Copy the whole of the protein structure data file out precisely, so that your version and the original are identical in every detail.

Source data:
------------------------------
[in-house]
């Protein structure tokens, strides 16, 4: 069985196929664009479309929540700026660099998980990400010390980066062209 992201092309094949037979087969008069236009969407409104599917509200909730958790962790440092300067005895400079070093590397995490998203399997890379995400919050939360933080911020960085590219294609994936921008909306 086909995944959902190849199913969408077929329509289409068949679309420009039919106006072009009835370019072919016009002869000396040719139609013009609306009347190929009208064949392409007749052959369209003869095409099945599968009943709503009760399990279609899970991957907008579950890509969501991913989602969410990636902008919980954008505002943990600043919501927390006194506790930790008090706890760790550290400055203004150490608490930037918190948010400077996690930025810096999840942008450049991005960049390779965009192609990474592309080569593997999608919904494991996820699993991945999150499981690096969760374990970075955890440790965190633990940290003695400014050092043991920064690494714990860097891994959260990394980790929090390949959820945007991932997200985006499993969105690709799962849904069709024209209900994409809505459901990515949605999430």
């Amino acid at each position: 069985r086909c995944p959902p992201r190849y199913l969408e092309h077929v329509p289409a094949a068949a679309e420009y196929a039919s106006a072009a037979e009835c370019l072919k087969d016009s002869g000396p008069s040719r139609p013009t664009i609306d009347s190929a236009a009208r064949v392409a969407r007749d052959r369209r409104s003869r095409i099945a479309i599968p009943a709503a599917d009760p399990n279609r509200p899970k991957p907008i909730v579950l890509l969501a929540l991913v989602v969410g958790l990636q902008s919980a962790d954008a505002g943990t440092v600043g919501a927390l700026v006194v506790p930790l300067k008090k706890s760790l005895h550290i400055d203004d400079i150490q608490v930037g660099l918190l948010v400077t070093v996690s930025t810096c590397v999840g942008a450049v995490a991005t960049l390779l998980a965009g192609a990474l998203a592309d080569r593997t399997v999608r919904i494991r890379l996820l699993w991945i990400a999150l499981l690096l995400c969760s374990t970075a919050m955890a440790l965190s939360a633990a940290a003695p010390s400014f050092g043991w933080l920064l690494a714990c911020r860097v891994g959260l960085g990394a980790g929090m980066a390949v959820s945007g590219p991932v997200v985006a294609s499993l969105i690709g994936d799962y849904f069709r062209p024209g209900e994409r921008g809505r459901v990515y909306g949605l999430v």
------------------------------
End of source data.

[in-house]
């Protein structure tokens, strides 16, 4: 069985196929664009479309929540700026660099998980990400010390980066062209 992201092309094949037979087969008069236009969407409104599917509200909730958790962790440092300067005895400079070093590397995490998203399997890379995400919050939360933080911020960085590219294609994936921008909306 086909995944959902190849199913969408077929329509289409068949679309420009039919106006072009009835370019072919016009002869000396040719139609013009609306009347190929009208064949392409007749052959369209003869095409099945599968009943709503009760399990279609899970991957907008579950890509969501991913989602969410990636902008919980954008505002943990600043919501927390006194506790930790008090706890760790550290400055203004150490608490930037918190948010400077996690930025810096999840942008450049991005960049390779965009192609990474592309080569593997999608919904494991996820699993991945999150499981690096969760374990970075955890440790965190633990940290003695400014050092043991920064690494714990860097891994959260990394980790929090390949959820945007991932997200985006499993969105690709799962849904069709024209209900994409809505459901990515949605999430």
């Amino acid at each position: 069985r086909c995944p959902p992201r190849y199913l969408e092309h077929v329509p289409a094949a068949a679309e420009y196929a039919s106006a072009a037979e009835c370019l072919k087969d016009s002869g000396p008069s040719r139609p013009t664009i609306d009347s190929a236009a009208r064949v392409a969407r007749d052959r369209r409104s003869r095409i099945a479309i599968p009943a709503a599917d009760p399990n279609r509200p899970k991957p907008i909730v579950l890509l969501a929540l991913v989602v969410g958790l990636q902008s919980a962790d954008a505002g943990t440092v600043g919501a927390l700026v006194v506790p930790l300067k008090k706890s760790l005895h550290i400055d203004d400079i150490q608490v930037g660099l918190l948010v400077t070093v996690s930025t810096c590397v999840g942008a450049v995490a991005t960049l390779l998980a965009g192609a990474l998203a592309d080569r593997t399997v999608r919904i494991r890379l996820l699993w991945i990400a999150l499981l690096l995400c969760s374990t970075a919050m955890a440790l965190s939360a633990a940290a003695p010390s400014f050092g043991w933080l920064l690494a714990c911020r860097v891994g959260l960085g990394a980790g929090m980066a390949v959820s945007g590219p991932v997200v985006a294609s499993l969105i690709g994936d799962y849904f069709r062209p024209g209900e994409r921008g809505r459901v990515y909306g949605l999430v």